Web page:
Please use this identifier to cite or link to this item:
Title: Correlation between regional oxidative stress markers of the cerebrum and spatial learning in tocotrienol-mediated protection against light-to-moderate doses of ethanol exposure
Authors: Dasari, Pitchaiah
Nayak, Prasunpriya
Keywords: Cerebralregions;Ethanol;Morris water maze;Oxidative stress;Tocotrienol
Issue Date: Oct-2018
Publisher: NISCAIR-CSIR, India
Abstract: Tocotrienol, a multipotent nutraceutical with antioxidative, anti-inflammatory and neuroprotective properties, could be used to maintain the cognitive functions even in the presence of neurotoxicants. Oral supplementation of two doses of tocotrienol was used during the three doses of ethanol exposure (comparable with low-to-moderate doses of alcohol consumption in human), and learning, retention, and utilisation of navigation performances were evaluated and correlated with the level of oxidative stress markers in cerebral regions. Rats received ethanol exposure for 4 weeks and tocotrienol supplementation for 4 weeks of ethanol exposure and continued for 2 more weeks. The significant decrement in weight gain during the experimentation was observed only in the groups receiving the highest amount of ethanol exposure (0.6 mg/kg body weight). Only the group exposed to ethanol at 0.4 mg/kg bw demonstrated alterations in acquisition time and post-48 h retention time of Morris water maze navigation task. Significant influences of ethanol exposure and tocotrienol supplementation were observed in the probe test using the Morris water maze. The correlation between oxidative stress parameters of cerebral regions and probe test did not provide any significant information; however, indicated that investigated domains of cognition most likely were associated with frontal cortex and temporal cortex functions.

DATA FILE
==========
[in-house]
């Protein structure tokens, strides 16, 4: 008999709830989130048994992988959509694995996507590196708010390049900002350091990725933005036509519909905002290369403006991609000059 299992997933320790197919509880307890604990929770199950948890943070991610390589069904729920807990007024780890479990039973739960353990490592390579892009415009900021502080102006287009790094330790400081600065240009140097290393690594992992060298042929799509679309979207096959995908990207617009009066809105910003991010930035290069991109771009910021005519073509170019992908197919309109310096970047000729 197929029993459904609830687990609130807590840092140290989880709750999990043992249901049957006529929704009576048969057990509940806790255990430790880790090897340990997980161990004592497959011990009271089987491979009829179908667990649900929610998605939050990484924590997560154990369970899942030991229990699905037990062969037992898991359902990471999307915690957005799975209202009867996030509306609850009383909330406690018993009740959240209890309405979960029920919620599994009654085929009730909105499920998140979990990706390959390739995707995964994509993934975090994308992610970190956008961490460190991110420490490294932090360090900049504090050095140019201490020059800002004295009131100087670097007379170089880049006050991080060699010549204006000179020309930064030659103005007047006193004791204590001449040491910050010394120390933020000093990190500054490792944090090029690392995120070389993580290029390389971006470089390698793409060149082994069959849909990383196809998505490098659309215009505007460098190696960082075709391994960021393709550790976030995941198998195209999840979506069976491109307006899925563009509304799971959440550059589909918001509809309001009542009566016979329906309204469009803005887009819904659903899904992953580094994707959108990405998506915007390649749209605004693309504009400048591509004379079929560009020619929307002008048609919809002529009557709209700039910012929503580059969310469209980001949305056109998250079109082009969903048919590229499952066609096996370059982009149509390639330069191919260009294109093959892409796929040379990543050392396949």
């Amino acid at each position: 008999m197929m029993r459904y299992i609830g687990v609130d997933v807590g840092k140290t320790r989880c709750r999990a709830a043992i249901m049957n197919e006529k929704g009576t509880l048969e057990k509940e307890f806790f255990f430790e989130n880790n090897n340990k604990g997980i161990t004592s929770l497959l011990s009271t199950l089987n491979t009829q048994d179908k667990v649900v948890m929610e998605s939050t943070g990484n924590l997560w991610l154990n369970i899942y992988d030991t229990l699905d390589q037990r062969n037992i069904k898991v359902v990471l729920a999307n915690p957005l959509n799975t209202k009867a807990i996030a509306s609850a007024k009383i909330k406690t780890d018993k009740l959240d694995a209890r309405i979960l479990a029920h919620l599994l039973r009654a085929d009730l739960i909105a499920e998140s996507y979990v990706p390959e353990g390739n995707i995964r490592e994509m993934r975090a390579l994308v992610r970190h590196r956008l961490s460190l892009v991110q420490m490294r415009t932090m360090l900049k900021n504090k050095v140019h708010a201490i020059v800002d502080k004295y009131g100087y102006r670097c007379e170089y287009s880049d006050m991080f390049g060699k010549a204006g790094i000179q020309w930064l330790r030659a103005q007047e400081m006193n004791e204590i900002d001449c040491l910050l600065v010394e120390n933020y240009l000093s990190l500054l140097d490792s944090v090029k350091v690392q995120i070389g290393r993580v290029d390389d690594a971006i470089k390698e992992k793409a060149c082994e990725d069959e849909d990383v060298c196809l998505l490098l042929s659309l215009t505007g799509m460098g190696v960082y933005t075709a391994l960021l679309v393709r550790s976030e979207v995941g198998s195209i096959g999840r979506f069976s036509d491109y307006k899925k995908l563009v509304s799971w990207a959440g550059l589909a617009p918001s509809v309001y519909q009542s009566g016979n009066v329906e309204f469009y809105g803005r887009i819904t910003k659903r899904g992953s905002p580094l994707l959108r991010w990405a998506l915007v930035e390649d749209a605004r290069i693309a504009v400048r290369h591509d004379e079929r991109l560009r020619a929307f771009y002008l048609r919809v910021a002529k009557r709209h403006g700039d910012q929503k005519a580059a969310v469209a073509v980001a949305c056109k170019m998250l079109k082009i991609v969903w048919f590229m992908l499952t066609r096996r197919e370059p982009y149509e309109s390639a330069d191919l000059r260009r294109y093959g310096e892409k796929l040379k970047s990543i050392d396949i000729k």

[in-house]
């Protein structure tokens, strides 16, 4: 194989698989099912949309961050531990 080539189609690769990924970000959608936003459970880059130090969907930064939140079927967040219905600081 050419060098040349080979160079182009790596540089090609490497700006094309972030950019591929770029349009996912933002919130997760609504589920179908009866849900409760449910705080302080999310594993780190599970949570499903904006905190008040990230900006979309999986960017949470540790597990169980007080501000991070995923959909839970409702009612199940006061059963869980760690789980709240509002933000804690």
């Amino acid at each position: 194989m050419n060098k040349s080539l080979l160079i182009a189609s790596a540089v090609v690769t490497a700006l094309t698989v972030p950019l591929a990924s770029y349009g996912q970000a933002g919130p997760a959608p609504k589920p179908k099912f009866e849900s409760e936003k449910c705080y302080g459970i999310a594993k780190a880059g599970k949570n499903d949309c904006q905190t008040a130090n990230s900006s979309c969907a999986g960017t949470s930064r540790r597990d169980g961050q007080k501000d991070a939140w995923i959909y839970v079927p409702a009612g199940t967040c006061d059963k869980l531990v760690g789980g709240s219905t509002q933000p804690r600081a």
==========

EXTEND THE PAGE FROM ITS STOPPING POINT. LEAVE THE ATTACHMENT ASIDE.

Page(s): 341-350
ISSN: 0975-0959 (Online); 0301-1208 (Print)
Appears in Collections:IJBB Vol.55(5) [October 2018]

Files in This Item:
File Description SizeFormat 
IJBB 55(5) 341-350.pdf807.92 kBAdobe PDFView/Open

Items in NOPR are protected by copyright, with all rights reserved, unless otherwise indicated.